Study Finds that New Technology, Relaxation of Protections Threaten Student Privacy

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(Boston, MA) New technology allows advocates for education as workforce development to accomplish what has long been out of their reach: the collection of data on every child, beginning with preschool or even earlier, and using that data to track the child throughout his/her academic career and then through the workforce, according to a new study published by Pioneer Institute.

“It is an idea that dates back to the Progressive era,” says Emmett McGroarty, a co-author of “Cogs in the Machine: Big Data, Common Core, and National Testing.” “It is based in a belief  that government ‘experts’ should make determinations about what is successful in education, what isn’t, and what sorts of education and training are most likely to produce workers who contribute to making the United States competitive in the global economy.”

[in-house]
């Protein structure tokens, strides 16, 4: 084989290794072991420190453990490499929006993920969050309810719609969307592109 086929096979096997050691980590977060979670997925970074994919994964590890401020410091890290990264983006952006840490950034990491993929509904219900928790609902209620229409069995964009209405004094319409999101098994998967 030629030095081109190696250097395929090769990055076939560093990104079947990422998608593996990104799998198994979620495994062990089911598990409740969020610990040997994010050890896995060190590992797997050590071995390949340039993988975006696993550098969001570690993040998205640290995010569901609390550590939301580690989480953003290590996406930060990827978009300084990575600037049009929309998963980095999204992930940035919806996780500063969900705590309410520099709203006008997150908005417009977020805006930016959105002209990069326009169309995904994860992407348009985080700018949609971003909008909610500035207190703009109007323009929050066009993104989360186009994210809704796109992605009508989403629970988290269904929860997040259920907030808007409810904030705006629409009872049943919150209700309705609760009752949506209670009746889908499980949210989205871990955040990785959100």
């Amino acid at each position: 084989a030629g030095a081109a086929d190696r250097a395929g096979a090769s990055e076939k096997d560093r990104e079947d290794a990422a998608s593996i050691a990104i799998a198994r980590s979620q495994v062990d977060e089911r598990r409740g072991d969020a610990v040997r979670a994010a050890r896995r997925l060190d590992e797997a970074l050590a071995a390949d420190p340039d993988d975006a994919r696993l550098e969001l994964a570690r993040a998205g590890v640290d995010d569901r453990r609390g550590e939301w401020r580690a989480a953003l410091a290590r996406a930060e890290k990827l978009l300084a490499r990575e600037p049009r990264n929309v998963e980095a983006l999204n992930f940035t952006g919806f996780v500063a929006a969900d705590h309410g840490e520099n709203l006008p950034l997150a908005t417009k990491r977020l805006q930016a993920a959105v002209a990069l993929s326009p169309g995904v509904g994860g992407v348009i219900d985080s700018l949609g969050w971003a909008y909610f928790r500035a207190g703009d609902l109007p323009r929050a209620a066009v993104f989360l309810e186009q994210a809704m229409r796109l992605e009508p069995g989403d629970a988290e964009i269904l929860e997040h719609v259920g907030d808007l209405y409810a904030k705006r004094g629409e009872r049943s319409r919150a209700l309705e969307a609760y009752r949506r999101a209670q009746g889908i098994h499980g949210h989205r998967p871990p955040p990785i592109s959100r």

In an era in which violations of privacy have become front-page news, the technology presents myriad threats to student privacy.

For many years the federal government has been using grants to induce states to build identical and increasingly sophisticated student-data systems. More recently, the federal government has worked with private entities to design and encourage states to participate in initiatives such as the Data Quality Campaign, the Early Childhood Data Collaborative, and the National Student Clearinghouse – all geared toward increasing the collection and sharing of student data. The National Education Data Model, with its suggestion of over 400 data points on each child, provides an ambitious target for the states in constructing their data systems.

None of the privacy protections currently in place reliably protect student data. Last year Congress gutted the federal Family Educational Rights and Privacy Act (FERPA), leaving no reliable protections in place for student data.  With Big Data, anonymization of an individual student’s information is practically impossible.

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